TITLE

Substitutes for Leadership: Effective Alternatives to Ineffective Leadership

AUTHOR(S)
Howell, Jon P.; Bowen, David E.; Dorfman, Peter W.; Kerr, Steven; Podsakoff, Philip M.
PUB. DATE
June 1990
SOURCE
Organizational Dynamics;Summer90, Vol. 19 Issue 1, p20
SOURCE TYPE
Academic Journal
DOC. TYPE
Article
ABSTRACT
This article presents a strategy in human resource management in dealing with leadership problems. By the late 1950's it became evident that an approach was needed that didn't depend on ideal traits and universal behaviors. One answer was "situational theory" which stat with the assumption that there are no traits, and no behaviors, that automatically constitute effective leadership. The key is the fit between a leader's style and the situation the leader faces; thus the leader who is highly effective in one situation may be totally ineffective in another. For instance, although General George Patton led the 3rd Army to outstanding performance in World War II, one could hardly imagine the effective use of his leadership style in Mahatma Gandhi's situation against the British in India. According to situational theories, effective leaders trust correctly identifies the behaviors each situation requires and then be flexible enough to exhibit these behaviors. Leaders who are behaviorally inflexible, or who lack the necessary diagnostic skills, must be either trained or replaced, the same remedies identified by researchers of leader traits and behaviors.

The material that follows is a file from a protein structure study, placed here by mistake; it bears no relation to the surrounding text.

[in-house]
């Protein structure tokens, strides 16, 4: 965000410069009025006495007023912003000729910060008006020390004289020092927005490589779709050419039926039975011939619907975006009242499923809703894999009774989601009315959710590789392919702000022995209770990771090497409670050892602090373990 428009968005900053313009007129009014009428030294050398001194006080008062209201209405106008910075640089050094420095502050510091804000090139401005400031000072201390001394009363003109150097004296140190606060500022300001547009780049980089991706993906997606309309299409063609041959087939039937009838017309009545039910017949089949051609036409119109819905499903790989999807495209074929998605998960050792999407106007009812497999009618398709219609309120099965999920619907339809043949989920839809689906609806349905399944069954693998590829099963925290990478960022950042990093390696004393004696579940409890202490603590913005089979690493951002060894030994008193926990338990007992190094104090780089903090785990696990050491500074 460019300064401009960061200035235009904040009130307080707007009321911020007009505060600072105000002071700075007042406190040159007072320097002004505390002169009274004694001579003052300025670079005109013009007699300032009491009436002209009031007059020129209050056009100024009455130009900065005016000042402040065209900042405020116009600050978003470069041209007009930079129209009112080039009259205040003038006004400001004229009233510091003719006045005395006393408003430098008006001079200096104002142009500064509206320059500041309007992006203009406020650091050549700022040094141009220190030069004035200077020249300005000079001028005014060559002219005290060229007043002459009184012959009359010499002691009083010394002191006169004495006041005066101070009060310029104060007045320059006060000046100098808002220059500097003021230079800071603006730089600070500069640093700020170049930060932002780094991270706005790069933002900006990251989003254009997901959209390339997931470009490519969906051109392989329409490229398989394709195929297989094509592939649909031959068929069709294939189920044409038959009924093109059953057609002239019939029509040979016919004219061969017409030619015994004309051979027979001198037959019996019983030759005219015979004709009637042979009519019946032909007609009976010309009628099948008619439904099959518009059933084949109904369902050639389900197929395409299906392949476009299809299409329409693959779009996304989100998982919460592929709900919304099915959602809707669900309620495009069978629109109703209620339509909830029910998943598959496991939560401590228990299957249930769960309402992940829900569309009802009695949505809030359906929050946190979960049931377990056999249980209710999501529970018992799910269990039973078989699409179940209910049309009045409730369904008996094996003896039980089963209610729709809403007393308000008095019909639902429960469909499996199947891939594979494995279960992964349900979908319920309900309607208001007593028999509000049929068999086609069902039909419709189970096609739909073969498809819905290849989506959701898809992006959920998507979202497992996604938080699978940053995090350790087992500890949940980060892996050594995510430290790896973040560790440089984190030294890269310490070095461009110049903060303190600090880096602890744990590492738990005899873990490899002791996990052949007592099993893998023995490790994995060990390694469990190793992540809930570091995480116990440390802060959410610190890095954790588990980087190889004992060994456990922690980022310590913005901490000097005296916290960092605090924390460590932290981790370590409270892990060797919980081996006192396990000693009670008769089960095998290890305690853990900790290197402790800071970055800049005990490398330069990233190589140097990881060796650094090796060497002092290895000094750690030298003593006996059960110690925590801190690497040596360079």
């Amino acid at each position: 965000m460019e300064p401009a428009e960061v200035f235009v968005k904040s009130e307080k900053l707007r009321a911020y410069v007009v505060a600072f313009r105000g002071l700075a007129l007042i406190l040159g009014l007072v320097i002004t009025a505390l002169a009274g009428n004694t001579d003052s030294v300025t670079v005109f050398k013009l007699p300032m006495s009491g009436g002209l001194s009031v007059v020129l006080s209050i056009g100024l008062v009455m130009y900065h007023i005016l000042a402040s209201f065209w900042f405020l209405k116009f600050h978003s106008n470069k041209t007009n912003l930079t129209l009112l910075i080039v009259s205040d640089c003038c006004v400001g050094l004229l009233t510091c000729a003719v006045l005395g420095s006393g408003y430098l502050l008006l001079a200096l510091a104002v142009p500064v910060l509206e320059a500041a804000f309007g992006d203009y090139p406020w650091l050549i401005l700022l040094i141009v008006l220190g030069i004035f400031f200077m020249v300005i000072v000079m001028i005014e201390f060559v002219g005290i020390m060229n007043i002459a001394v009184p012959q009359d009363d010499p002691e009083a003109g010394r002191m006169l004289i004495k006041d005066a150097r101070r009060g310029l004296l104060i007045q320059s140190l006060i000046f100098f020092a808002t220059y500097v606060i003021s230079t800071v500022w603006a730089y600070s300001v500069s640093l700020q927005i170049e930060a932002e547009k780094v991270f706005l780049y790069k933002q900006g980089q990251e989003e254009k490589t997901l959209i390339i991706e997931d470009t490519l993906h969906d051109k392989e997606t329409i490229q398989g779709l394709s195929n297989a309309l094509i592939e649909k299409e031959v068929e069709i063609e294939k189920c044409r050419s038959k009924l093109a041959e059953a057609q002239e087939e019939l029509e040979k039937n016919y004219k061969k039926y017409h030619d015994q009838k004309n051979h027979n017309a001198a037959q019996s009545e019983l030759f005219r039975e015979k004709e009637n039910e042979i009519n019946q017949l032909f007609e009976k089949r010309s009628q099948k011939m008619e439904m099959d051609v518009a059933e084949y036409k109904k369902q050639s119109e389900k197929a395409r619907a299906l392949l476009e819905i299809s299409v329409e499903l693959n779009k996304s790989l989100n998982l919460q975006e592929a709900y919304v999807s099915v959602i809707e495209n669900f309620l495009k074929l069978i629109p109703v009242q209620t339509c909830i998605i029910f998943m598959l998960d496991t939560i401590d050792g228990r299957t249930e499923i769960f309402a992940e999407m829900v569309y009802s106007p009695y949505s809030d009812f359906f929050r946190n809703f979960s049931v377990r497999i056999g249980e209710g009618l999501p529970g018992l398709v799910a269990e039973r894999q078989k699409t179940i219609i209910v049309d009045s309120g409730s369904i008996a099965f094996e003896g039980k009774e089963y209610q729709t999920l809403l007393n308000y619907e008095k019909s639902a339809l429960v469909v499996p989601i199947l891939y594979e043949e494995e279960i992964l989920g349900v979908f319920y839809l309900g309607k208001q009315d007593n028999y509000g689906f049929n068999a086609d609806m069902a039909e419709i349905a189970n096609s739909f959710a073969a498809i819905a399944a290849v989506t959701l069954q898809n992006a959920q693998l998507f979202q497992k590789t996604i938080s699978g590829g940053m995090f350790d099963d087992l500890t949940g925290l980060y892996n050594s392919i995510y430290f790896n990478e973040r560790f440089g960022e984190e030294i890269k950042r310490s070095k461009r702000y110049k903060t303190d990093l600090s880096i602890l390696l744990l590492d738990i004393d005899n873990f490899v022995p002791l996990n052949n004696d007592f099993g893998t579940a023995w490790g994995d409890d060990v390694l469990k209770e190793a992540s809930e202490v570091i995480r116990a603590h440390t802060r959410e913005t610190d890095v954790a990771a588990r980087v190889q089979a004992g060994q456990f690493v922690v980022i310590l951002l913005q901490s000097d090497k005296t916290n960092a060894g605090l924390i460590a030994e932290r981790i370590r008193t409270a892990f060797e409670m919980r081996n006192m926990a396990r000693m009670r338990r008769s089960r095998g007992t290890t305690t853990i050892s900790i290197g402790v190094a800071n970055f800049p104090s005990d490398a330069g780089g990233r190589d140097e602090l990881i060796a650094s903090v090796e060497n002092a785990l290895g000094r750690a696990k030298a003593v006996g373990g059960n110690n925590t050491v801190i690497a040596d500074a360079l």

ACCESSION #
9607245396

 

Share

Read the Article

Courtesy of THE LIBRARY OF VIRGINIA

Sorry, but this item is not currently available from your library.

Try another library?
Sign out of this library

Other Topics